By Lani K., CCSF
Not too long ago the world watched professional football player Ray Rice deck his then girlfriend in an elevator. Remember how we (ME!) said “why did she stay with him after that?” We (ME!) were actually engaging in victim blaming. Most of the time, we have no idea what is actually happening in the abusive relationship; we really don’t know the reasons a woman chooses to stay. We are simply judging.
Any time someone defaults to questioning what a victim could have done differently to prevent a crime, he or she is participating, to some degree, in the culture of victim blaming. Something as simple as hearing about a crime and thinking you would have been more careful had you been in the victim’s shoes is a mild form of victim blaming. Rationalizing that the victim could have escaped the situation or avoided it in the first place is really an admission that we don’t know the whole story.
Sometimes people blame victims so that they can continue to feel safe themselves. Holding victims responsible for their misfortune is partially a way to avoid admitting that something just as unthinkable could happen to you, even if you do everything “right.”
Victim blaming is doubly harmful in that it allows the abuser to perpetuate relationship abuse or sexual assault while avoiding accountability for their actions. Victim blaming allows one to distance oneself from an unpleasant occurrence; this gives the false sense that this could not happen to them. By labeling or accusing the victim/survivor, others can see the victim/survivor as different from themselves.
We must remember: Staying where there has been abuse does not constitute consent or permission for the abuse. We confuse submission with consent. We confuse tolerance with consent. Staying where there has been abuse does not indicate weakness of character on the survivor’s part.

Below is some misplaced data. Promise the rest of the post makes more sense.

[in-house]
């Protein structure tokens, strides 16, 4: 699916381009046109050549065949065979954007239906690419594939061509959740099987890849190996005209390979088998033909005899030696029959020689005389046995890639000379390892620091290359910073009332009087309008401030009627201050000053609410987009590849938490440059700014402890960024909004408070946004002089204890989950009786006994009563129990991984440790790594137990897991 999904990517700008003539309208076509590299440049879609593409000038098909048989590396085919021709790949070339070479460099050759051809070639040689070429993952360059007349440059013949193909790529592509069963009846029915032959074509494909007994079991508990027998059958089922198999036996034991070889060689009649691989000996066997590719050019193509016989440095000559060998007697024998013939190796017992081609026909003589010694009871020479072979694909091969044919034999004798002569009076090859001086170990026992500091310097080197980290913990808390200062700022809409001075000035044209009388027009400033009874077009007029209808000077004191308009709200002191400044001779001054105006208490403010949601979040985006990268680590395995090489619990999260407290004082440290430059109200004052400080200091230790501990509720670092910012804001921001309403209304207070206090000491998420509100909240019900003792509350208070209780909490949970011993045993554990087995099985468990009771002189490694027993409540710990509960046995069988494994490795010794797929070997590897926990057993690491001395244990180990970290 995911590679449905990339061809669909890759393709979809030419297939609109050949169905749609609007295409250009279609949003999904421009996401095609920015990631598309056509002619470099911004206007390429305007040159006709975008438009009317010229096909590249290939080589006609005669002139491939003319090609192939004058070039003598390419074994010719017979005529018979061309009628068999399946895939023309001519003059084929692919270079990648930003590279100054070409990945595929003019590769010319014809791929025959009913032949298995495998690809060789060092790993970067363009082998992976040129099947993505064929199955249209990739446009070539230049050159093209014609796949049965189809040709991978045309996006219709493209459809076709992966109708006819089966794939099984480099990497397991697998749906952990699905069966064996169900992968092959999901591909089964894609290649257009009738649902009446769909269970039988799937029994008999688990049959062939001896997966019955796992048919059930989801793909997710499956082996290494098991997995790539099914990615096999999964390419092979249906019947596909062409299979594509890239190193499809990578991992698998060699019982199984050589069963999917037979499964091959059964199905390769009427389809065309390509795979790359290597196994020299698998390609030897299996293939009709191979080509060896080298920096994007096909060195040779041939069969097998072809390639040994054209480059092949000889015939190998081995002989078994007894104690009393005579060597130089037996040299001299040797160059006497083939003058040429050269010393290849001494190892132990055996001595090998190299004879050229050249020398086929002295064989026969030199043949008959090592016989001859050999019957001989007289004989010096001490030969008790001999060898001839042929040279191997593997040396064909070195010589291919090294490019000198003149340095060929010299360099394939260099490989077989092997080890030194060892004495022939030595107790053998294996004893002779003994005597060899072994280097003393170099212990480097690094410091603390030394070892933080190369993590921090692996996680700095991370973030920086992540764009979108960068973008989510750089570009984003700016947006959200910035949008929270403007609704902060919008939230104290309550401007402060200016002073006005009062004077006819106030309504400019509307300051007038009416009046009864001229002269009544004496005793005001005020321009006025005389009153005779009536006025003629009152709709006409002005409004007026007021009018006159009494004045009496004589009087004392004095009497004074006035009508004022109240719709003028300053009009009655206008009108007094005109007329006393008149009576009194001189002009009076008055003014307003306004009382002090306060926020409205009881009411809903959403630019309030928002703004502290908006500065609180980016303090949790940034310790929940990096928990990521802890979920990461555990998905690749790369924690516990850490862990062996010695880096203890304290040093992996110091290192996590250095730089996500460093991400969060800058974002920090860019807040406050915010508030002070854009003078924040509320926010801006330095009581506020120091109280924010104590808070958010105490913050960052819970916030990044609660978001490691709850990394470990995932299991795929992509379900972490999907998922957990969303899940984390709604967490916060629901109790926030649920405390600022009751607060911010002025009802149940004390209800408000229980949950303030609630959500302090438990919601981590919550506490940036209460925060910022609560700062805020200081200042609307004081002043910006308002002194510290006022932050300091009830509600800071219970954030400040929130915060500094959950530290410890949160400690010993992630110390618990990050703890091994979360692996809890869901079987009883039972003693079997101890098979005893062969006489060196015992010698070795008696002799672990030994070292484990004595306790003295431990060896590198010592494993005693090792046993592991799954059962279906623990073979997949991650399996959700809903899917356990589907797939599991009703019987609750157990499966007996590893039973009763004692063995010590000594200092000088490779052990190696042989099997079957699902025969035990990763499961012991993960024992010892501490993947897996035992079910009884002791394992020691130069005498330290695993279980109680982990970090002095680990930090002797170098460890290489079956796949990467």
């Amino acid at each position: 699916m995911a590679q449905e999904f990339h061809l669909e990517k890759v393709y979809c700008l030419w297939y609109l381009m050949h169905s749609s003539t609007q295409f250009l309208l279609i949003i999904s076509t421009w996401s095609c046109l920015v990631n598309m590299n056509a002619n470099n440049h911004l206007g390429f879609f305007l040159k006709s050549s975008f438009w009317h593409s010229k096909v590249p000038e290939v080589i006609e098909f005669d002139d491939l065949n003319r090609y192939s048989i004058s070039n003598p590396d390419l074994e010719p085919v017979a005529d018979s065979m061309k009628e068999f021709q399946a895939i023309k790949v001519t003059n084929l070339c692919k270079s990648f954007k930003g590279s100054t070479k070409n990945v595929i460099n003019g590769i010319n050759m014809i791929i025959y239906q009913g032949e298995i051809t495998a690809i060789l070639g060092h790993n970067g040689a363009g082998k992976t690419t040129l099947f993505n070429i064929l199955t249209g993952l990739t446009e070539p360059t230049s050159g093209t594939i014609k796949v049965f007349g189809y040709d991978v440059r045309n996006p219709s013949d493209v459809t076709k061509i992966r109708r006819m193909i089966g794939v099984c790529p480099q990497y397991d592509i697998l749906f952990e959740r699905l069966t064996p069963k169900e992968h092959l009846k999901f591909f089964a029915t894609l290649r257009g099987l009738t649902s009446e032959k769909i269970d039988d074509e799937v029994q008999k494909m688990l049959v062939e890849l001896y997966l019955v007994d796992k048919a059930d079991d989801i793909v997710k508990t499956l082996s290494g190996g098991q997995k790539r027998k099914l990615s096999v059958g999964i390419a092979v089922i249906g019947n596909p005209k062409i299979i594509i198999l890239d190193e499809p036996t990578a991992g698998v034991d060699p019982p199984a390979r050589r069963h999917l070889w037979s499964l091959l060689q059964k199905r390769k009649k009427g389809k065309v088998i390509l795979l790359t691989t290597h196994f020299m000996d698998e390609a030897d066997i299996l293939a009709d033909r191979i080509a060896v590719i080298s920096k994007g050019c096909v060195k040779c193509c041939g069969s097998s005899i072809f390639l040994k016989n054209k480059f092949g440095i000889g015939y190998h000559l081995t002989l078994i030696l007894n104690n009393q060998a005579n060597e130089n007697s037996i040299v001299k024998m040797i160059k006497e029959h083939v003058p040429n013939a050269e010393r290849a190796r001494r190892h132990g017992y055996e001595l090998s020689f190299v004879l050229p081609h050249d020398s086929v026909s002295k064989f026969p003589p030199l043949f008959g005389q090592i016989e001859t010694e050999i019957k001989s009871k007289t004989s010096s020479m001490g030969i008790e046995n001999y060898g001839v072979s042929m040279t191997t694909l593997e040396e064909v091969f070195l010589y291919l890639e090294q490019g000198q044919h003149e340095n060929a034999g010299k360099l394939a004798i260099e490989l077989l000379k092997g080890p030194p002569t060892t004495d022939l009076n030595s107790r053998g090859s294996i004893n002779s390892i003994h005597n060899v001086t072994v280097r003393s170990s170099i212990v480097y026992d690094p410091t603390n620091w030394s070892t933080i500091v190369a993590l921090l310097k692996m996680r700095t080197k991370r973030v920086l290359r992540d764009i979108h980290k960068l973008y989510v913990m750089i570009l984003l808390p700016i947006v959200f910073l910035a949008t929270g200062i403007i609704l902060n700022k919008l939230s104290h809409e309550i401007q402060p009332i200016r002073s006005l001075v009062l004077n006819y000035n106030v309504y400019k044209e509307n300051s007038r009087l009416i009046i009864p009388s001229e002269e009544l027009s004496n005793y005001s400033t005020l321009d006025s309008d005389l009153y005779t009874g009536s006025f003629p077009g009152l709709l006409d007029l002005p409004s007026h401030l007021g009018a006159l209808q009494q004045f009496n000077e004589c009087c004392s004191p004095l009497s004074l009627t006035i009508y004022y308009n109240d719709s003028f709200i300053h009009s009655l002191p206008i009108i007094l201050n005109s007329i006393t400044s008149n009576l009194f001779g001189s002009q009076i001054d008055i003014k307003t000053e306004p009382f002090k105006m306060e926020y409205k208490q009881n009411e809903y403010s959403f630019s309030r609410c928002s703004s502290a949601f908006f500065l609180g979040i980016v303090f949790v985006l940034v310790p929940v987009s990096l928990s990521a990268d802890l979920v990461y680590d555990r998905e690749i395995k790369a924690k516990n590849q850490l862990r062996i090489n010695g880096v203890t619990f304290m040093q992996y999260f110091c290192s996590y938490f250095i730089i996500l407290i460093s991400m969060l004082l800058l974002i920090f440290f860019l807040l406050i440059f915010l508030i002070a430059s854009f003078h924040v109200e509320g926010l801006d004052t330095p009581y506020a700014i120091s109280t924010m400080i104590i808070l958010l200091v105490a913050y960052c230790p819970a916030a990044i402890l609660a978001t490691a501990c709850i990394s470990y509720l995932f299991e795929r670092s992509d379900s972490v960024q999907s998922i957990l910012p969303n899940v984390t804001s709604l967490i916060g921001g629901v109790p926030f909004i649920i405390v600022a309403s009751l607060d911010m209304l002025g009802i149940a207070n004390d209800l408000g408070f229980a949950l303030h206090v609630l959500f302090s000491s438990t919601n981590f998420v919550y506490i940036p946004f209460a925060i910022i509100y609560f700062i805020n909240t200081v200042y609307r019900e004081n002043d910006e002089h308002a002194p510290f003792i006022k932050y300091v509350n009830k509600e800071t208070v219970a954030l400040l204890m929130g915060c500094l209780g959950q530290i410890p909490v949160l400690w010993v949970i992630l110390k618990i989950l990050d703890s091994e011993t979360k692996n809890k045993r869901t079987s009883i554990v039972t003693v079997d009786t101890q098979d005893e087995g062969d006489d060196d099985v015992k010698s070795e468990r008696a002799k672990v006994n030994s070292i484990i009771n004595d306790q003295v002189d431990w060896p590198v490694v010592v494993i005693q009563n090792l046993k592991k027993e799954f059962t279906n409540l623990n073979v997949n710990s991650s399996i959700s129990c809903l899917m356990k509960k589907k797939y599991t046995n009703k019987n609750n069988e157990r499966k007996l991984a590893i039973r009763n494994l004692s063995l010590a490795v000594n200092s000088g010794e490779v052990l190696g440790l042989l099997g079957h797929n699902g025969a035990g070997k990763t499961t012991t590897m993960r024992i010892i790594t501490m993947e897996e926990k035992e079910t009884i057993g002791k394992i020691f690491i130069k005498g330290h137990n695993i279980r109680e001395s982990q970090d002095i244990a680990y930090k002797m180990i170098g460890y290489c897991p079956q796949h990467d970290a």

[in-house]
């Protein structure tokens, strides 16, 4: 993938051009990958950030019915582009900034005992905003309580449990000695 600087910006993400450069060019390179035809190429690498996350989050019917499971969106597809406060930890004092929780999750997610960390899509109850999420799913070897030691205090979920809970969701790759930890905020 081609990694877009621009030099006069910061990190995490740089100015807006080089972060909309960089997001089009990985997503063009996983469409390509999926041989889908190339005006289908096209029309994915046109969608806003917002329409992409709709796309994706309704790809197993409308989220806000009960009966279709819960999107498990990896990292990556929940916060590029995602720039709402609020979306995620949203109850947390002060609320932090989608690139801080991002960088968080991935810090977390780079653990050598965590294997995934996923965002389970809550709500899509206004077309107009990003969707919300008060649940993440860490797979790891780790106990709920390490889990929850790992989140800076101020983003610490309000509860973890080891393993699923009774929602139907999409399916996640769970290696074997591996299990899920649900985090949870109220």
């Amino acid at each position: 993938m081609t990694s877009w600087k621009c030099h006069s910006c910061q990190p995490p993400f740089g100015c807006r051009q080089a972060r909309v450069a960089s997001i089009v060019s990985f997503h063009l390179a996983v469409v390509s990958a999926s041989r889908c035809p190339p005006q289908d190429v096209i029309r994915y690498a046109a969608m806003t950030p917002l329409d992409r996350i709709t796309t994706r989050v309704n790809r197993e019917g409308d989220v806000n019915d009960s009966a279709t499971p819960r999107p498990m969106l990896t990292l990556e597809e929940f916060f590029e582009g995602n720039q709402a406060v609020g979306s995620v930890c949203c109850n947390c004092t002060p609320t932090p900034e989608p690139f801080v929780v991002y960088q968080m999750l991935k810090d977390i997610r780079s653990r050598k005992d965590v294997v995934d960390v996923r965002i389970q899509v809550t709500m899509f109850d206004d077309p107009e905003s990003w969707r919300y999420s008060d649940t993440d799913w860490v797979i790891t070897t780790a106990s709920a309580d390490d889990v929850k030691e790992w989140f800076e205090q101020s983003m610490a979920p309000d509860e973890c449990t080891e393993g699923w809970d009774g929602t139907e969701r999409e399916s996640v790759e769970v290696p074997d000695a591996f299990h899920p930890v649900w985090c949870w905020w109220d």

The effects of abuse, low self-esteem, confusion, bitterness, lessened sensitivity to danger (and many more effects) are erroneously attributed to the survivor as personal characteristics that lead her to “choose” the abusive situation. Victim blaming attitudes marginalize the victim/survivor and make it harder to come forward and report the abuse. If the survivor knows that you or society blames the survivor for the abuse, she/he will not feel safe or comfortable coming forward and talking to you.
Victim blaming attitudes also reinforce what the abuser has been saying all along, that it is the victim’s fault this is happening. Victim blaming places survivors in greater danger. Victim blaming assumes the victim is equally to blame for the abuse. (In reality, abuse is a conscious choice made by the abuser).
When friends and family remain neutral about the abuse and say that both people need to change, they are taking away responsibility from the perpetrator, thereby colluding with/supporting the abusive partner and making it less likely that the survivor will seek support.
Victims may blame themselves, not understanding the dynamics involved. In their blame and shame, the victim will not seek help or make changes as they mistakenly think it is their own fault. The victim certainly does not need anymore misguided, misinformed, unhelpful words heaped on them. (Remember, abuse is about power and control and nothing the victim did or did not do brought about the abuse. Nor will anything the victim does or does not do within the relationship change the abuser.)
What can we do about it? Challenge the victim blaming statements when you hear them. Do not agree with the abuser’s excuses for the abuse. Hold abusers accountable for their actions; do not let them make excuses like blaming the victim, alcohol, or drugs for their behavior.
Let survivors know that it is not their fault. Acknowledge the abuse to the survivor and provide them with resources and support. Be aware of victim blaming in the media; do not adopt the media perspective.
The question should not be “why doesn’t she leave?” The question should be “what can we do to help?” Then we need to support the victim and call the abuser to task.
Resources: Center for Relationship Abuse Awareness, http://stoprelationshipabuse.org/educated/avoiding-victim-blaming and The Psychology of Victim-Blaming, Huffington Post: 11/06/16.
©2019 Christian Coalition for Safe Families